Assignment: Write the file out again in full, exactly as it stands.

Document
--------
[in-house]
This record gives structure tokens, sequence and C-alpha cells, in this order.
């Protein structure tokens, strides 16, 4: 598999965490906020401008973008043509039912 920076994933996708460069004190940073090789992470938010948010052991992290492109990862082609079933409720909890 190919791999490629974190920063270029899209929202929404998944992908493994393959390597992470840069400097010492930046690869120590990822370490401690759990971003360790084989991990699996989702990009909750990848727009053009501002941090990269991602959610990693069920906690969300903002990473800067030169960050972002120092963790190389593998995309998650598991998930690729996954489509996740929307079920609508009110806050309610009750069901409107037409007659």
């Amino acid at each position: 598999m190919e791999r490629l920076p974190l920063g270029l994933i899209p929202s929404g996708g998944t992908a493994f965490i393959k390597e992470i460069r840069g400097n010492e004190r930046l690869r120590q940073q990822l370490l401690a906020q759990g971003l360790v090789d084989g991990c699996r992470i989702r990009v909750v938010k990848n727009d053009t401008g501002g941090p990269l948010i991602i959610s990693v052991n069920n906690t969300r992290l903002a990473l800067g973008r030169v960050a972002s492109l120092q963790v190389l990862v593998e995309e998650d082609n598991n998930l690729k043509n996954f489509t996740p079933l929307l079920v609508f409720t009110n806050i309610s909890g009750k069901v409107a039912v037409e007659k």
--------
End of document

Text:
[in-house]
This record gives structure tokens, sequence and C-alpha cells, in this order.
């Protein structure tokens, strides 16, 4: 598999965490906020401008973008043509039912 920076994933996708460069004190940073090789992470938010948010052991992290492109990862082609079933409720909890 190919791999490629974190920063270029899209929202929404998944992908493994393959390597992470840069400097010492930046690869120590990822370490401690759990971003360790084989991990699996989702990009909750990848727009053009501002941090990269991602959610990693069920906690969300903002990473800067030169960050972002120092963790190389593998995309998650598991998930690729996954489509996740929307079920609508009110806050309610009750069901409107037409007659």
């Amino acid at each position: 598999m190919e791999r490629l920076p974190l920063g270029l994933i899209p929202s929404g996708g998944t992908a493994f965490i393959k390597e992470i460069r840069g400097n010492e004190r930046l690869r120590q940073q990822l370490l401690a906020q759990g971003l360790v090789d084989g991990c699996r992470i989702r990009v909750v938010k990848n727009d053009t401008g501002g941090p990269l948010i991602i959610s990693v052991n069920n906690t969300r992290l903002a990473l800067g973008r030169v960050a972002s492109l120092q963790v190389l990862v593998e995309e998650d082609n598991n998930l690729k043509n996954f489509t996740p079933l929307l079920v609508f409720t009110n806050i309610s909890g009750k069901v409107a039912v037409e007659k």